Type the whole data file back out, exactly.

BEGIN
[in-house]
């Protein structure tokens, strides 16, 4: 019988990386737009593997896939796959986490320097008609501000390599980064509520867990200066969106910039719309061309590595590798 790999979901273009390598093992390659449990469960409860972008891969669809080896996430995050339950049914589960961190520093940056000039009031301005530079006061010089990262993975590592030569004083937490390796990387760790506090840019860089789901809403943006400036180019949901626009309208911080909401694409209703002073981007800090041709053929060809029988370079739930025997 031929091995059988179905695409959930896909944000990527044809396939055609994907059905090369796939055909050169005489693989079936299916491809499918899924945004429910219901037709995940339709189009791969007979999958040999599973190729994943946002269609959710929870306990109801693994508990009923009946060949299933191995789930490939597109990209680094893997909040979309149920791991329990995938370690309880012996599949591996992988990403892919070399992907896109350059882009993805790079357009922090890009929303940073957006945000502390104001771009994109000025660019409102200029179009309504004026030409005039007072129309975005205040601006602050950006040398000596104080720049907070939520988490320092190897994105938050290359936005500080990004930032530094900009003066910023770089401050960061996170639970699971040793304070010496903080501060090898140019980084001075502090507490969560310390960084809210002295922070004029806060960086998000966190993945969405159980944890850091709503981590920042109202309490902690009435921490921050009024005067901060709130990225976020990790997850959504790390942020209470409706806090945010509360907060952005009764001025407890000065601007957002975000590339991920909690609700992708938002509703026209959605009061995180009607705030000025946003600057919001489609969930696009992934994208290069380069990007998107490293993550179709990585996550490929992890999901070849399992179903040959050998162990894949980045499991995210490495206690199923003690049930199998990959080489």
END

[in-house]
């Protein structure tokens, strides 16, 4: 019988990386737009593997896939796959986490320097008609501000390599980064509520867990200066969106910039719309061309590595590798 790999979901273009390598093992390659449990469960409860972008891969669809080896996430995050339950049914589960961190520093940056000039009031301005530079006061010089990262993975590592030569004083937490390796990387760790506090840019860089789901809403943006400036180019949901626009309208911080909401694409209703002073981007800090041709053929060809029988370079739930025997 031929091995059988179905695409959930896909944000990527044809396939055609994907059905090369796939055909050169005489693989079936299916491809499918899924945004429910219901037709995940339709189009791969007979999958040999599973190729994943946002269609959710929870306990109801693994508990009923009946060949299933191995789930490939597109990209680094893997909040979309149920791991329990995938370690309880012996599949591996992988990403892919070399992907896109350059882009993805790079357009922090890009929303940073957006945000502390104001771009994109000025660019409102200029179009309504004026030409005039007072129309975005205040601006602050950006040398000596104080720049907070939520988490320092190897994105938050290359936005500080990004930032530094900009003066910023770089401050960061996170639970699971040793304070010496903080501060090898140019980084001075502090507490969560310390960084809210002295922070004029806060960086998000966190993945969405159980944890850091709503981590920042109202309490902690009435921490921050009024005067901060709130990225976020990790997850959504790390942020209470409706806090945010509360907060952005009764001025407890000065601007957002975000590339991920909690609700992708938002509703026209959605009061995180009607705030000025946003600057919001489609969930696009992934994208290069380069990007998107490293993550179709990585996550490929992890999901070849399992179903040959050998162990894949980045499991995210490495206690199923003690049930199998990959080489």